Sometimes we get nervous calling people heroes who aren't part of the military or our local fire and police departments. And I would never want to minimize the heroic roles all of those folks play in our lives. They are heroic. But I looked up the definition of hero as I was writing this. I found this: a person who, in the opinion of others, has heroic qualities or has performed a heroic act and is regarded as a model or ideal.
I think the Meg Menzies story has affected so many because we hear a common calling, a golden-rule opportunity, to see heroism in places we ought to see it more. In a mother and a wife. In a runner. In a teacher and in a Christian. Meg Menzies has given us all the chance to see hero as something we can be, instead of something or someone we worship.
I've come to the conclusion that's exactly what I'm supposed to take from the tragic death of this wonderful lady. I hope and trust others have drawn their own conclusions, but this is mine. I believe Meg would have no interest in us pinning her picture on our wall in remembrance of a hero. I think her message is I've shown you what a hero is, now go be heroes to those who need them most. Go run - take care of yourself. Go build heroes out of your children, and out of those in your community who don't have near enough adults in their lives working to make them heroes. Go remind folks in your community doing seemingly ordinary things - that they are indeed heroes. You be the one to make sure they hear it before their run is cut short.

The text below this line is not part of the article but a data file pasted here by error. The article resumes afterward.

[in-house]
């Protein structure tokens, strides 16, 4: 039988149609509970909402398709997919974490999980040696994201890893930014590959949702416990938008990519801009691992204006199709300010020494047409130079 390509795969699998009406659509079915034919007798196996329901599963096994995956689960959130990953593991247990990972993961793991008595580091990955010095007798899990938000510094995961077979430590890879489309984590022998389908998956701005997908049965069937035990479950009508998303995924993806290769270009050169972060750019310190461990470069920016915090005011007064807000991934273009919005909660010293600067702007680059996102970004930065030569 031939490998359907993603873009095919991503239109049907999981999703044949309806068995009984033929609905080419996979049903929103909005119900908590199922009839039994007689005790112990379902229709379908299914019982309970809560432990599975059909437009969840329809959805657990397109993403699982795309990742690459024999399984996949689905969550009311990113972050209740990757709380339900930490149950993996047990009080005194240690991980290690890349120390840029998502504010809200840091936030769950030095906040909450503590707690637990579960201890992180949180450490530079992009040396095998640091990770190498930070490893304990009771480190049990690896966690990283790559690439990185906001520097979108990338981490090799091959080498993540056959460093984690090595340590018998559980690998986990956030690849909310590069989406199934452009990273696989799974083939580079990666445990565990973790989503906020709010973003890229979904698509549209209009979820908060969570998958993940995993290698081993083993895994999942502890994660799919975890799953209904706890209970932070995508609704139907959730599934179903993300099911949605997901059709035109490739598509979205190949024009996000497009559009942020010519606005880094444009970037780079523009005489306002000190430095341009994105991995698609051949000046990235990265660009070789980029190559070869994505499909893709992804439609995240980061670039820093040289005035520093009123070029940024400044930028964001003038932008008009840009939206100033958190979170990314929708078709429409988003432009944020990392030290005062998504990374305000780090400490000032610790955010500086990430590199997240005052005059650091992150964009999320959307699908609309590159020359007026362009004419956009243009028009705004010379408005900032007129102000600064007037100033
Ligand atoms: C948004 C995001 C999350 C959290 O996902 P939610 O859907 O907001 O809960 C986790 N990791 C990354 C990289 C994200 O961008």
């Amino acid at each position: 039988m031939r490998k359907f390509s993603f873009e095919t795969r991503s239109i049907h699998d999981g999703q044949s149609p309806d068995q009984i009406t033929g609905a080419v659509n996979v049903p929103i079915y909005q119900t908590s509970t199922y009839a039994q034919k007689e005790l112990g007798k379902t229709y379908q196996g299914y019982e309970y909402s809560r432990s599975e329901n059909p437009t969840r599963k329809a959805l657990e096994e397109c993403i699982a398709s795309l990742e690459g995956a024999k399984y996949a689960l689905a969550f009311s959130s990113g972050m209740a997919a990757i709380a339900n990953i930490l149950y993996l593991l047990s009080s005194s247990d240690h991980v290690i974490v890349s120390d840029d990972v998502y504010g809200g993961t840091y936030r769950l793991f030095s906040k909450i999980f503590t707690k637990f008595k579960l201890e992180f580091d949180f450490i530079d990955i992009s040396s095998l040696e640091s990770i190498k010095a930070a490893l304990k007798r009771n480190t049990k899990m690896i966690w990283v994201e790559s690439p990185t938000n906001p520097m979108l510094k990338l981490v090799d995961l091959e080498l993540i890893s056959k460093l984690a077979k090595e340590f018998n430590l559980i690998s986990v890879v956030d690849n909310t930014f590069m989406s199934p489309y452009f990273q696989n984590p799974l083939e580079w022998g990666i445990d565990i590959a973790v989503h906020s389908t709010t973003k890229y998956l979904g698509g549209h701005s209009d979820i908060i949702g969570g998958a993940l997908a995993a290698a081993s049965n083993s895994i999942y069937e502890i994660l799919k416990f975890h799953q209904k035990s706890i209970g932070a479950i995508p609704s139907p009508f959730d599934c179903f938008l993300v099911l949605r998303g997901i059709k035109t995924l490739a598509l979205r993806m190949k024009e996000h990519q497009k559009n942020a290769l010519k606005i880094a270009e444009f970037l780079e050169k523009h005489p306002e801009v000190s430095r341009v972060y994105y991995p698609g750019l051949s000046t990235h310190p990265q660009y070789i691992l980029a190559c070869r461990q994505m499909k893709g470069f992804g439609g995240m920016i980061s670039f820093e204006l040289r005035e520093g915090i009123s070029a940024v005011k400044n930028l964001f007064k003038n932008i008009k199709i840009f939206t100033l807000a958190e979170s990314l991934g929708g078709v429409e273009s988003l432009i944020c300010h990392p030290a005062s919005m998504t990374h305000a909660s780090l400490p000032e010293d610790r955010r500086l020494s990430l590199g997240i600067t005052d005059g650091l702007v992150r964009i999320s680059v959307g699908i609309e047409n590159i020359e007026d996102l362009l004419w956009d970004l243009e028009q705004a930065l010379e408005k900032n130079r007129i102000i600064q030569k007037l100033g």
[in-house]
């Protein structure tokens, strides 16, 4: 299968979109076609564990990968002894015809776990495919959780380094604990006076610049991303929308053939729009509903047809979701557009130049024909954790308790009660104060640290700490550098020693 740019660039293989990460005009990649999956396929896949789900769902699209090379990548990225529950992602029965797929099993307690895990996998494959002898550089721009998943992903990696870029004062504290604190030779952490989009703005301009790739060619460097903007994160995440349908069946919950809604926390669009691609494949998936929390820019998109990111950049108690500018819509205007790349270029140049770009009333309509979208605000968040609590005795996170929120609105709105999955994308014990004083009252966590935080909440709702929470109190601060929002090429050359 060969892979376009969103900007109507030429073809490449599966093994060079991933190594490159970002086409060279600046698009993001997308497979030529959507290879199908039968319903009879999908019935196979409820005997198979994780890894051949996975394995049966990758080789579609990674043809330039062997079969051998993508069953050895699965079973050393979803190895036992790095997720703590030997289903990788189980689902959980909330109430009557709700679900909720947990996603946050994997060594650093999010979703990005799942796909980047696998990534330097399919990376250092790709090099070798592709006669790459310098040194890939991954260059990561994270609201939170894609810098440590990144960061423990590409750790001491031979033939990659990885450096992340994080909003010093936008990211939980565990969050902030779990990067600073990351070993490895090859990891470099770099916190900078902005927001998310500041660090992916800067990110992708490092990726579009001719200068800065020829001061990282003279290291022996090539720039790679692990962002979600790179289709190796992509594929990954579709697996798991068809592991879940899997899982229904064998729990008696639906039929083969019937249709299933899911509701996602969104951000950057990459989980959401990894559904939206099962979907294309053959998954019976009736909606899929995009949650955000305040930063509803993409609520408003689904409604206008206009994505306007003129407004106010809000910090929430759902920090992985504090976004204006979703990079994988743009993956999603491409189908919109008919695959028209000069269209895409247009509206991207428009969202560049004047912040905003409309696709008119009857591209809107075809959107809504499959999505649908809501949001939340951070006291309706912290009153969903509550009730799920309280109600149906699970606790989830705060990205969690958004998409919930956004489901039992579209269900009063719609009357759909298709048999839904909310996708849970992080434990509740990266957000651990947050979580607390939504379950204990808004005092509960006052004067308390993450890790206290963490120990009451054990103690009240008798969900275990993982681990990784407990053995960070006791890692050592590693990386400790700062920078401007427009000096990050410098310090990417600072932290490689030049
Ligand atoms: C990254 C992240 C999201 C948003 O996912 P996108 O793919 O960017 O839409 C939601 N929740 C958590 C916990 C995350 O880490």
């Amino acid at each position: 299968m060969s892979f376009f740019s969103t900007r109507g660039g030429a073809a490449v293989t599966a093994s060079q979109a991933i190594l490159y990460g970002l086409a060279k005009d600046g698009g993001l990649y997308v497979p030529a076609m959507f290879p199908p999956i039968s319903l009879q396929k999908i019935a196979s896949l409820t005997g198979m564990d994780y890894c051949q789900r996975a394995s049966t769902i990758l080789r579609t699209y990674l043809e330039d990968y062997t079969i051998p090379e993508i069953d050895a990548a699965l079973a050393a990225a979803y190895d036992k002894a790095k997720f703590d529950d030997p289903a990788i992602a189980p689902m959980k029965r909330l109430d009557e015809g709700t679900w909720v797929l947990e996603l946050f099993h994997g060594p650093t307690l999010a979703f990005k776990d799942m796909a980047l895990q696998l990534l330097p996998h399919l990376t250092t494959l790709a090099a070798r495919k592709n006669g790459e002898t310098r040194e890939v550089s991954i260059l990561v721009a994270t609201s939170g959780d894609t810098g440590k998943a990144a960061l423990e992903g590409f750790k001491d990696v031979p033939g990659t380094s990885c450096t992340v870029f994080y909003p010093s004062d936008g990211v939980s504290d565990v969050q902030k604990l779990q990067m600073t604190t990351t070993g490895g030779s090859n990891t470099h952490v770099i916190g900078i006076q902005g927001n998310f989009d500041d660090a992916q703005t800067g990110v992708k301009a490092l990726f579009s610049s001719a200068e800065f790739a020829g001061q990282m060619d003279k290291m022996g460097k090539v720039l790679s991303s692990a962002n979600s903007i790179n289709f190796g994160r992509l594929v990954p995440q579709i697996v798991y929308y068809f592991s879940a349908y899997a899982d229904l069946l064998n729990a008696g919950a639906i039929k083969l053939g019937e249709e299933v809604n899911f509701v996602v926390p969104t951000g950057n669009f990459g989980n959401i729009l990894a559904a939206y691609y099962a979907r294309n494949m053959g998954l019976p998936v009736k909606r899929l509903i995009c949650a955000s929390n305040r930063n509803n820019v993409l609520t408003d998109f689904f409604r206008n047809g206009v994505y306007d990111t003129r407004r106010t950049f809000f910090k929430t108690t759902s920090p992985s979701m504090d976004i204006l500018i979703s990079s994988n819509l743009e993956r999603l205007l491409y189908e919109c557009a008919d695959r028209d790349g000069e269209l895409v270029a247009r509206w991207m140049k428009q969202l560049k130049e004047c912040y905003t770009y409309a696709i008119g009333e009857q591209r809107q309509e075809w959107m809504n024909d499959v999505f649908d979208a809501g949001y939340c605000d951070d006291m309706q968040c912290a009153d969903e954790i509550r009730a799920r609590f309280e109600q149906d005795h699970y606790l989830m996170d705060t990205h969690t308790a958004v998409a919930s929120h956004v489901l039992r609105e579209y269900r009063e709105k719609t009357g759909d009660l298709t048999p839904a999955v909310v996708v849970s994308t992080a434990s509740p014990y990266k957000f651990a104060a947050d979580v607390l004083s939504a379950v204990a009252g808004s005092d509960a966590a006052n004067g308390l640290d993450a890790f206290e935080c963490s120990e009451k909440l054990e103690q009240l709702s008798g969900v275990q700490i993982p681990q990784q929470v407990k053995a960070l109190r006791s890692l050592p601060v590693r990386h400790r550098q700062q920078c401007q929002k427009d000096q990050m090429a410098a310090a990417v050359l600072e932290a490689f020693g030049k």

Last Saturday, I joined in a world-wide, virtual memorial run for Meg Menzies, even though I am not an avid runner. Unlike many who posted on social media, I loaded up my play list with music that would help guide my thoughts (although thanks to the input from many experienced runners I kept the volume lower than usual). At the end of my 8 mile run, and yes, I throw that in there as a bit of bragging, if only to impress myself, but at the end of that run my phone and music went dead. At the time, I thought it was a sign from a newborn angel not to focus on time and distance, since I was using my phone to track both, and that quiet was the better running ambiance.
I was wrong. At least partly.
When I went to the gym Monday I loaded that playlist back up where it cut off on Saturday. The first song that popped up was the only one I loaded Saturday that I had never heard before. I included it because of it's title. I'm convinced it cut off Saturday because I was exhausted at the end of my run when it would have played, and I would have never been touched by it like I was Monday.
I've included the song and its lyrics below. I don't know if it will touch you like it did me, or more importantly if you'll accept it as the same level of challenge as I have accepted it. But I've written this post as a reminder to myself that many of the stories being told about Meg Menzies are of a young lady who devoted much of her life to keeping this world moving forward, and in a beautiful direction. In reflecting on her death, I've concluded I can get stuck admiring all she did, or take hold of the baton and pick up where she left off. Maybe I can help make Meg's last race a relay. One that never ends.